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Two years ago Christiane Geiser Juchli and her husband, Ernst Juchli, attended their first Focusing International in Pforzheim, Germany. (2000) There they met Mary Hendricks Gendlin, director of the Focusing Institute. Mary welcomed them into the larger international community, inviting them to become Coordinators for Switzerland. But Christiane and Ernst are not newcomers to Focusing. For the past 20 years they have been practicing, teaching, and utilizing Focusing in their lives, their psychotherapy practices, and at the postgraduate psychotherapy-training institute they run. The Ausbildungs-institut GFK has twenty staff members and conducts a five year training program. In addition, Christiane and Juchli have been active members of the Focusing network in German speaking countries, helping to develop a curriculum to train people to practice and to teach Focusing in Germany, Switzerland and Austria.
"We first got to know about Focusing from Johannes Wiltschko, Friedheim Kohne, Agnes Wild Missong and Linda Olsen," Christiane said. "Johannes and Ernst developed a training program in client-centered psychotherapy that included Focusing and body work. I joined some years later. We began to collect Focusing literature and started to teach Focusing in conferences in the German-speaking countries. In 1981 we started the Focusing Sommerschool at the Humboldthaus. That was followed by the Winterschool and the Focusing Wochen Achberg."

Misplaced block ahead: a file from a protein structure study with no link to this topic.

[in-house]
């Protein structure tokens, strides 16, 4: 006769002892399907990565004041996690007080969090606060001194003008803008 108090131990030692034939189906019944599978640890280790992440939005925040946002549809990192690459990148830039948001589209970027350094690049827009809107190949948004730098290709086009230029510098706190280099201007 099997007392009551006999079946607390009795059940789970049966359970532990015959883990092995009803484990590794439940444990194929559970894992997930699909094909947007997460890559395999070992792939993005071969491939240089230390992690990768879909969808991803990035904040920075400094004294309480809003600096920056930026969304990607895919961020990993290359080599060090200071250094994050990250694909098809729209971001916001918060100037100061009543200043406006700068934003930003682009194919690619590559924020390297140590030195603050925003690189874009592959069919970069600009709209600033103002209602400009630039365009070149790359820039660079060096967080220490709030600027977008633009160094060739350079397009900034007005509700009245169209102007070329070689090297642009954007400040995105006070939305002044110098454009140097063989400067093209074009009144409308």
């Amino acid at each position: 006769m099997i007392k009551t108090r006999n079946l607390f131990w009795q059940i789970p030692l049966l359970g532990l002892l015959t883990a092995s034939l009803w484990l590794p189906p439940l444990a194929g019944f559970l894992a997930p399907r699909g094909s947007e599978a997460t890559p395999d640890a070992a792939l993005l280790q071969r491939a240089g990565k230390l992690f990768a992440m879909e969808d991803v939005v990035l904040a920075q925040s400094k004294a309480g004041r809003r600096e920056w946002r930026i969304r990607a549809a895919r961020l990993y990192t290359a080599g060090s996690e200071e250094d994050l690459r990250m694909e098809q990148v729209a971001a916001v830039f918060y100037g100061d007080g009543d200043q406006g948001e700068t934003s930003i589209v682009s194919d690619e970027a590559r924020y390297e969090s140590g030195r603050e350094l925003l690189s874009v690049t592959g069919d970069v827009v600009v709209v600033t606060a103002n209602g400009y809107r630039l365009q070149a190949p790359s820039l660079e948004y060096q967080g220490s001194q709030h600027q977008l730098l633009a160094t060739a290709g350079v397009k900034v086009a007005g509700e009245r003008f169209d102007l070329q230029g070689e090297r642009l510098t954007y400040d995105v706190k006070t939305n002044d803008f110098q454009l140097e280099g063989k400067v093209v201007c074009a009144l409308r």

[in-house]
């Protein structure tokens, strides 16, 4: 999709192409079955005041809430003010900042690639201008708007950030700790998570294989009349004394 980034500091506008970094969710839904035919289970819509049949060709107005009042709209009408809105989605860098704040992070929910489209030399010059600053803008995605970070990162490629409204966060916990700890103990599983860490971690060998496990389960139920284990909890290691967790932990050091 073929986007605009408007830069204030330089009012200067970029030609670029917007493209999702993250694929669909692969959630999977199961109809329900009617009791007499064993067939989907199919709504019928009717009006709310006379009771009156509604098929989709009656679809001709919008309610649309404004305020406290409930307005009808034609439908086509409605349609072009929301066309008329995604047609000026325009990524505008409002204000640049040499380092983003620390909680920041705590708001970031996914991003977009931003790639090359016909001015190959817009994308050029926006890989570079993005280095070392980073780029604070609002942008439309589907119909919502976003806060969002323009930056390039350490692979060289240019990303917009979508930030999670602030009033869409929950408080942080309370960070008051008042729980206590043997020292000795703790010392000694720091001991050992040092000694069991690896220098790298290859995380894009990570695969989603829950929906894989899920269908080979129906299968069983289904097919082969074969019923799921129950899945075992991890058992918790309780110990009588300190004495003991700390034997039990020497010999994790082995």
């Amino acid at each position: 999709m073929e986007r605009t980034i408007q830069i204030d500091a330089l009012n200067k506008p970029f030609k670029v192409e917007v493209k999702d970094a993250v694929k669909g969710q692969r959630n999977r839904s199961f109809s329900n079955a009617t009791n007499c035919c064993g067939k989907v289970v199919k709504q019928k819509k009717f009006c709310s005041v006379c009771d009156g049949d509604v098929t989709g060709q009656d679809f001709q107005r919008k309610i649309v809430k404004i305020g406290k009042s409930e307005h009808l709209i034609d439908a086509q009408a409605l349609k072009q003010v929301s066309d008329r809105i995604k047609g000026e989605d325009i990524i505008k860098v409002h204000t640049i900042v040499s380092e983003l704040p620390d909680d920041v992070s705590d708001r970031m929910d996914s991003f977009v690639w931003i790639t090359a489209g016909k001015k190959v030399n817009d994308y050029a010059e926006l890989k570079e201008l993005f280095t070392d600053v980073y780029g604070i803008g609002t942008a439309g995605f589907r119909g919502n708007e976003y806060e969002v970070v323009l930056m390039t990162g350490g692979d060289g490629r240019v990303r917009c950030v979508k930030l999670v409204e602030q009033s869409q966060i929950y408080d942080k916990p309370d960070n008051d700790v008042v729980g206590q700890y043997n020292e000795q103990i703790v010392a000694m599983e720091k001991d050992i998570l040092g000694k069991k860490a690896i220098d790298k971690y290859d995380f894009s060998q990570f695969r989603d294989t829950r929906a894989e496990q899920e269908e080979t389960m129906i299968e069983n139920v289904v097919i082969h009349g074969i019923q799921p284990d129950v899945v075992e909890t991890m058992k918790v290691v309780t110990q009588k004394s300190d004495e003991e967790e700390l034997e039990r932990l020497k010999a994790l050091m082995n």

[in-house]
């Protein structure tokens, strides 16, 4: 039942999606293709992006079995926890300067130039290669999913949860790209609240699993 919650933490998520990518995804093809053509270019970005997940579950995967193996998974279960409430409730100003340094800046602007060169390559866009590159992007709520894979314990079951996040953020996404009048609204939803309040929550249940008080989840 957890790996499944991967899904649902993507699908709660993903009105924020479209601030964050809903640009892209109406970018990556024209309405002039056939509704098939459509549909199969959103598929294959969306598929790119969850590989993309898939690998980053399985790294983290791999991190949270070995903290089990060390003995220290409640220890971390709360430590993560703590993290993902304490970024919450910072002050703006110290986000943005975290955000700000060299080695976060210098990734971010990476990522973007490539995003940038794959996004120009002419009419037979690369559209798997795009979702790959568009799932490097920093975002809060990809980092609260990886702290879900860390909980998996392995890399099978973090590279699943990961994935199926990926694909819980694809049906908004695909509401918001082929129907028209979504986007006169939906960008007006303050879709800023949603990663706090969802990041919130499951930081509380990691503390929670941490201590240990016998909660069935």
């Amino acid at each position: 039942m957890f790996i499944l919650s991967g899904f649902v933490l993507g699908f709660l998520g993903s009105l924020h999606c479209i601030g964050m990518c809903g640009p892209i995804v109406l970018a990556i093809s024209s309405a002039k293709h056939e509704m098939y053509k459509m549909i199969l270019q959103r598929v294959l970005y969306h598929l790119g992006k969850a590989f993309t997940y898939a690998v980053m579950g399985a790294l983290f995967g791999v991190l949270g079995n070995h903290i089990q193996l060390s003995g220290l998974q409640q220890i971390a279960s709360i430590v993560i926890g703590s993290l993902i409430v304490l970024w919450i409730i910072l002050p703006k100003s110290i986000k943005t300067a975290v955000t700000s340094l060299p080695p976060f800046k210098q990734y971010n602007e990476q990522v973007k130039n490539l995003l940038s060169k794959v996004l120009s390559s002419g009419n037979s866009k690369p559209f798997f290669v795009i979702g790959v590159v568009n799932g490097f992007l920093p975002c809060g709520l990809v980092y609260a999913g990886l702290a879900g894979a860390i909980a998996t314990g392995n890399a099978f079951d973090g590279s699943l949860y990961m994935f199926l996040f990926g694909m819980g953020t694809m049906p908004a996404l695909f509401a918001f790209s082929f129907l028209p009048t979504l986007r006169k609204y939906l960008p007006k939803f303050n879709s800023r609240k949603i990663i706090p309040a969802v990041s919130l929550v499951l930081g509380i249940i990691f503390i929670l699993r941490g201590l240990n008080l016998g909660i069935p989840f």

Christiane said that in the early days of Focusing, while working with partners and teaching trainees, she and Ernst realized how different people are. "That's an old truth," she said, "but it was important to understand how differently they Focused!" From close observation of many Focusers they developed a theory of "Focusing modalities," describing precisely the way meaning may go from an implicit unknown to symbolization.
"For example, the way people perceive and construct the world outside and inside could be in the field of the ears," she explained. "In the inner experience there emerge words, sentences, melodies, noise. And the symbolization can be written down or spoken out loud to someone who listens. But this is only one way to do Focusing. Other people are specialized in the modality of the eyes. They have images, colors inside, and can talk about them or paint them. Others have bodily felt sensations and can move or show us the way their bodies express the symbolization.' And there are some people who have emotions inside and express them.
"Of course," she continued, "all these parts belong together. But we found that people have their specific entry. As a client-centered companion I have to pick them up where they are and then follow their track. As time goes on I can make some proposals to enlarge their understanding. I can ask, 'As you hear these words, is there a picture which fits?'"
Christiane added that discovering different modalities was important for her because "at the beginning I never had pictures. The whole group and the trainer produced pictures, so at first sight I thought I never could learn Focusing!"
Christiane and Ernst also linked their client-centered understanding of bodywork with Focusing. "We enriched Focusing with interventions as to breathing, moving, and touch," she said, adding, "We are the only client-centered training institute in the German speaking countries which integrates bodywork."